Peter Laskowski was the project manager for the recently completed Astrea Academy primary school project in Sheffield. The project has recently been nominated for a Royal Institute of Chartered Surveyors (RICS) Award and on 23 April the project was completed, and the school opened to new pupils. Here, Peter explains the project, which included the refurbishment and restoration of a Grade II listed building.
“Astrea Academy is located in Burngreave, a deprived area in north east Sheffield, the aim of the school is to drive up educational standards and to help alleviate the pressure on school places in the city. It will accommodate children from the ages of 2-18 years-old and have an overall capacity of 1,200 pupils.
The school is split over two sites; the primary and secondary schools. The primary will house children up to year four and is based in the Grade II listed former Pye Bank School built in 1875. The secondary school will house pupils from year five to sixth form and is a new build based across the road from the primary site. State of the art technology and facilities will be available in both buildings, with the secondary block including a lecture theatre and 3D printers.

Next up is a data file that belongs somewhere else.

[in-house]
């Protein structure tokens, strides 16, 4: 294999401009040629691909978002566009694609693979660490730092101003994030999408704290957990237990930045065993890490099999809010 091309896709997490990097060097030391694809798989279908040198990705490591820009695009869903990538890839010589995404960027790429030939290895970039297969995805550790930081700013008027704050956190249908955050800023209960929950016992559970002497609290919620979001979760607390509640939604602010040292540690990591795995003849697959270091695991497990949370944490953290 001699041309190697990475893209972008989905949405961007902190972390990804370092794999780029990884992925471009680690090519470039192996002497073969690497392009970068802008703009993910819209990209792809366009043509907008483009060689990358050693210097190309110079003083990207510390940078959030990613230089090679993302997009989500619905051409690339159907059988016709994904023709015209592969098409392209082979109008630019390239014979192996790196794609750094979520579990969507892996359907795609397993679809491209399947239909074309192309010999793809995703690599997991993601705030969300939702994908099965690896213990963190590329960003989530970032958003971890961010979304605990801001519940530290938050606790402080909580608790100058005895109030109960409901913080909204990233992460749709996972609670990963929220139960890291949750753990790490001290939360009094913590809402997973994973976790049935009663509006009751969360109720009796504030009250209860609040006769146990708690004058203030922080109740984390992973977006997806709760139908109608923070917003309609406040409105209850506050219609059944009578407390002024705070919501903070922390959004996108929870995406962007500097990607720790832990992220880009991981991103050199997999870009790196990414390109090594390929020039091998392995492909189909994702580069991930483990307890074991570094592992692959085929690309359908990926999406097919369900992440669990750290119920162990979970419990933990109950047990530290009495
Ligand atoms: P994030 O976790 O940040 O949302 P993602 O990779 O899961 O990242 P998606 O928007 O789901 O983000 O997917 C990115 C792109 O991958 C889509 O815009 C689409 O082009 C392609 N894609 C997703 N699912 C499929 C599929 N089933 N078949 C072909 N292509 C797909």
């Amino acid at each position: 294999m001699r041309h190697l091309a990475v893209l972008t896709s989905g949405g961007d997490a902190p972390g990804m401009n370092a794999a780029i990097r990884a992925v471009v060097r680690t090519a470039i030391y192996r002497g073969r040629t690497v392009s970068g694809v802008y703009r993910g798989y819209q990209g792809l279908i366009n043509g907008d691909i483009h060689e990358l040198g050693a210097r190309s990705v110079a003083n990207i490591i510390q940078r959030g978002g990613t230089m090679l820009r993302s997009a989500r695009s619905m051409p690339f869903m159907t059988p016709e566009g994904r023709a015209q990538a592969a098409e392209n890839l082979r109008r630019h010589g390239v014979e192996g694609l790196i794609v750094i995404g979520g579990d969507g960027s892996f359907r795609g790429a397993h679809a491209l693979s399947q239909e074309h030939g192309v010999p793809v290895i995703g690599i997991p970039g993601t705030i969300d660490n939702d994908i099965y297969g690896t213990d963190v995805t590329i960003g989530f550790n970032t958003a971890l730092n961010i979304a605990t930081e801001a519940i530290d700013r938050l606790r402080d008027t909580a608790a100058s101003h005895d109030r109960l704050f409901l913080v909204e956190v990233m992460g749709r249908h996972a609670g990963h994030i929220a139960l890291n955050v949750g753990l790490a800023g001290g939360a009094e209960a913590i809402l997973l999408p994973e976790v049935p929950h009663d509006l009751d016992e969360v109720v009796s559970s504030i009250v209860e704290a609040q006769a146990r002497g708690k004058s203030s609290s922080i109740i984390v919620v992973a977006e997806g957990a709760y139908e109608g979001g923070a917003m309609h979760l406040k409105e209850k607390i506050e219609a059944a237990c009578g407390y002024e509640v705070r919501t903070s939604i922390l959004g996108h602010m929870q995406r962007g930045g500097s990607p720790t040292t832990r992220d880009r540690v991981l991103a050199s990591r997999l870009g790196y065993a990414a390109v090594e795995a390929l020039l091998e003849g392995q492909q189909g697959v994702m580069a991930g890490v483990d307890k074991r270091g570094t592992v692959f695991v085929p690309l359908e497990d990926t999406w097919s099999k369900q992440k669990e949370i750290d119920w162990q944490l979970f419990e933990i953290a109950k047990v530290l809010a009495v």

When we started on site at the primary, the Grade II listed building had been left derelict for 13 years. The roof was leaking which had resulted in extensive water damage to the timber roof trusses, floors, and ceilings. The state of the building meant that restoration work was complex. We had to install over 400 tonnes of internal scaffolding to ensure the school remained structurally stable to avoid any lateral restraint movement whilst we removed the building’s floors, ceilings and the majority of the internal walls.
We worked hard to carefully preserve the original features, or if they could not be preserved, we replicated them. We used timber resin splices in order to restore the roof, to do this the team cut rotted timber away and spliced in a new piece of wood. We were able to preserve six of the school’s original doors, two stair railings and a fireplace. The original parquet flooring was replicated throughout due to severe water damage which meant it fell apart when we removed it.
The primary school has well and truly been transported into the 21st Century with state-of-the-art facilities and modernised teaching space. We were thrilled to learn the project has been shortlisted for a Building Conservation RICS Award. These prestigious awards showcase the most inspirational initiatives and developments in land, real estate, construction & infrastructure and celebrate innovative projects in the regions and their impact on local communities.
We’re thrilled to have handed over the school and to see pupils move into their new classroom facilities. I look forward to seeing the positive impact the updated learning environment has on children in the area for years to come.”